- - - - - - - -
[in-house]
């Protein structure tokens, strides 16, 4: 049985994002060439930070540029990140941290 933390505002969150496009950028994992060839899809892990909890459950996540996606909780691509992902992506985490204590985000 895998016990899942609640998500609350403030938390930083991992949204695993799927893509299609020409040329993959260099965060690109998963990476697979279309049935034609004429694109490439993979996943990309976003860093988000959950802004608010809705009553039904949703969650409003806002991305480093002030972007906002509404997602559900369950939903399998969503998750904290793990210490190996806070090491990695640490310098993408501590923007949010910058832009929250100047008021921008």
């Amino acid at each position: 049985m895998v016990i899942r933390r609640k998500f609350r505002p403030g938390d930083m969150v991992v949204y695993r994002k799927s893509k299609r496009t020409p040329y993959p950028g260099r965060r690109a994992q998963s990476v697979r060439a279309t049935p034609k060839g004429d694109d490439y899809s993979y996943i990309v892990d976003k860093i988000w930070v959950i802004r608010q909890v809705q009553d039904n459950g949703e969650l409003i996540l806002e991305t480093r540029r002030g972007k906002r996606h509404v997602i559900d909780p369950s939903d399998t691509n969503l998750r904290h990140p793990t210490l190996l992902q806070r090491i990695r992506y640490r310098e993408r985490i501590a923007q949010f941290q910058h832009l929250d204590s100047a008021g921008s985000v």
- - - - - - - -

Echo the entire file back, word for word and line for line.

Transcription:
[in-house]
């Protein structure tokens, strides 16, 4: 049985994002060439930070540029990140941290 933390505002969150496009950028994992060839899809892990909890459950996540996606909780691509992902992506985490204590985000 895998016990899942609640998500609350403030938390930083991992949204695993799927893509299609020409040329993959260099965060690109998963990476697979279309049935034609004429694109490439993979996943990309976003860093988000959950802004608010809705009553039904949703969650409003806002991305480093002030972007906002509404997602559900369950939903399998969503998750904290793990210490190996806070090491990695640490310098993408501590923007949010910058832009929250100047008021921008």
């Amino acid at each position: 049985m895998v016990i899942r933390r609640k998500f609350r505002p403030g938390d930083m969150v991992v949204y695993r994002k799927s893509k299609r496009t020409p040329y993959p950028g260099r965060r690109a994992q998963s990476v697979r060439a279309t049935p034609k060839g004429d694109d490439y899809s993979y996943i990309v892990d976003k860093i988000w930070v959950i802004r608010q909890v809705q009553d039904n459950g949703e969650l409003i996540l806002e991305t480093r540029r002030g972007k906002r996606h509404v997602i559900d909780p369950s939903d399998t691509n969503l998750r904290h990140p793990t210490l190996l992902q806070r090491i990695r992506y640490r310098e993408r985490i501590a923007q949010f941290q910058h832009l929250d204590s100047a008021g921008s985000v």